Kingsnorth Power Station chimney

Climate activists cheer as decommissioned power station’s chimney is blown up

Image credit: PA

Kingsnorth Power Station in Kent was capable of producing 2,000MW of electricity and had been a focal point for campaigners furious at reliance on the most polluting fossil fuels.

The chimney of a decommissioned coal-fired power station was today blown up in a controlled explosion that was welcomed by climate campaigners as symbolic of a growing rejection of the most polluting sources of power.

The 656ft chimney at the Kingsnorth Power Station in Hoo, Kent, stood at more than twice the height of Big Ben and had been a focal point for protests.

Construction of the oil-fired power station begin in 1963, and the site was the only dual-fired power station in the country able to burn oil and coal.

It was capable of producing 2,000MW of electricity – enough to power more than 1.5 million homes. The chimney removed steam and other gases from the plant’s boilers and became a familiar landmark on the Kent landscape. When the site closed in December 2012, it had operated for 42 years and generated 310TWh of power. A comprehensive demolition programme began in 2014 and is due to be completed by the end of 2018.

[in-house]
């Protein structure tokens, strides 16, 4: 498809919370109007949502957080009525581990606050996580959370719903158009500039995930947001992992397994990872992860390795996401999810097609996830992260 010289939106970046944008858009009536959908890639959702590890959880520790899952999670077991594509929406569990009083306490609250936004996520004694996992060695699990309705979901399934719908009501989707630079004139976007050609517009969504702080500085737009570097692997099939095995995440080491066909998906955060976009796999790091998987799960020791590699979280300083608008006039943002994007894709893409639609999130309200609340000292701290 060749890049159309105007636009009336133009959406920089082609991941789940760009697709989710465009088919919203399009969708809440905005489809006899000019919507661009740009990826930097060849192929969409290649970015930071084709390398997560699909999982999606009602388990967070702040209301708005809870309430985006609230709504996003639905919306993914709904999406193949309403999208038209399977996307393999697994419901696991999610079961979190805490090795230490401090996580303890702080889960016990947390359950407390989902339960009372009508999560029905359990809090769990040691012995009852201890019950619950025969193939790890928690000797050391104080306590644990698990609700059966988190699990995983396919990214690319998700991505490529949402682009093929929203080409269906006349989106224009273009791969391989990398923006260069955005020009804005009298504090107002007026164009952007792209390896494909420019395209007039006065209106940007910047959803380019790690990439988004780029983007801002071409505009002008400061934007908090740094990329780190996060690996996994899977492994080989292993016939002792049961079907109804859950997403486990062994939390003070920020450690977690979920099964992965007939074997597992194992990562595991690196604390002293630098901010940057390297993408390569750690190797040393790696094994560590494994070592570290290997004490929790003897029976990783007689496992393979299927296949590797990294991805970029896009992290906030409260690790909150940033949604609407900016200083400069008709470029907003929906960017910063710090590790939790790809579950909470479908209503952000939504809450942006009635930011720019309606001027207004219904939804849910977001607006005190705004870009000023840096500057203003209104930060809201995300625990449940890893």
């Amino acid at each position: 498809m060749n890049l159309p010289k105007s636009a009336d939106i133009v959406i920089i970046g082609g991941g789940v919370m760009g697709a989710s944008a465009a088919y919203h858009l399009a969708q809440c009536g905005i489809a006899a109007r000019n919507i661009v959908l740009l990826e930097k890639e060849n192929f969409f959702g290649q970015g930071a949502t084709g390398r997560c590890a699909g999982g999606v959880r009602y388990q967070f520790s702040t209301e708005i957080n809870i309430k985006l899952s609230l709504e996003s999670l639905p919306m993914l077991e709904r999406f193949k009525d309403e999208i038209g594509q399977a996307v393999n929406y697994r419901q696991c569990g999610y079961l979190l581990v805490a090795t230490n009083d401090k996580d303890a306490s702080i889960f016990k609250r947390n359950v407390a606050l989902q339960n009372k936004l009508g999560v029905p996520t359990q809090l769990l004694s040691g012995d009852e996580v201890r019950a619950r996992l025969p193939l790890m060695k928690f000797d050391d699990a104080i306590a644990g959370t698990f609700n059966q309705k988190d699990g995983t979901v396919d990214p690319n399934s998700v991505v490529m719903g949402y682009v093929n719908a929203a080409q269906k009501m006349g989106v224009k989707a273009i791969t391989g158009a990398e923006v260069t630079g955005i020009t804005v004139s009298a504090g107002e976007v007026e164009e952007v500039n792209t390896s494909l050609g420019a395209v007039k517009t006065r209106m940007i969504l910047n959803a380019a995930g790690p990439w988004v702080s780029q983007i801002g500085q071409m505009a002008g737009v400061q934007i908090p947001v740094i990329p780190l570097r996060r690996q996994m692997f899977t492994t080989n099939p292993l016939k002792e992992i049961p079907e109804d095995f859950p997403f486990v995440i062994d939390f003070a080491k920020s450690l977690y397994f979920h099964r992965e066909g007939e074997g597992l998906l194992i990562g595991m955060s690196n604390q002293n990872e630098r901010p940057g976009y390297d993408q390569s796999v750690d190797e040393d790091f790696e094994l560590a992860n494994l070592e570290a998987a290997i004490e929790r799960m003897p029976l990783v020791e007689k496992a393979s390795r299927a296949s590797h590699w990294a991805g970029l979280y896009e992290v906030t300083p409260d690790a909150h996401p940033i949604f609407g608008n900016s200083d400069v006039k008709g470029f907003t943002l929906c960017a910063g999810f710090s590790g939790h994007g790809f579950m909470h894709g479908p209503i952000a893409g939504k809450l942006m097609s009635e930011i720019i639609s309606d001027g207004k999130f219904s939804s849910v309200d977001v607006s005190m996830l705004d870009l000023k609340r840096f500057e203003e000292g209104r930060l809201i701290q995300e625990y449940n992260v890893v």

In 2008, climate activists scaled the chimney stack and daubed on it the name of then Prime Minister Gordon Brown.

They had been planning to write “Gordon Bin It”, in reference to their demand for an end to new coal-fired power stations in the UK, but they only got as far as finishing the word “Gordon” before being apprehended and brought down from the structure.

Green Party co-leader Caroline Lucas today tweeted: “10 years ago Climate Camp protested at Kingsnorth Power Station, saying ‘NO NEW COAL. 1,500 police officers tried to stop us. Its demolition shows strength of the climate movement. They told us our demands were impossible. They were wrong.”

Neil Riley, head of development and demolition for Uniper, said: “This is a milestone for the demolition project, it is our last big explosive demolition. Its been part of the community and serving the national interest for 42 years. Personally I will be sad to see it go as well. But structures of this nature are built with a purpose and that purpose is no longer. Its not cost effective to keep it standing.”

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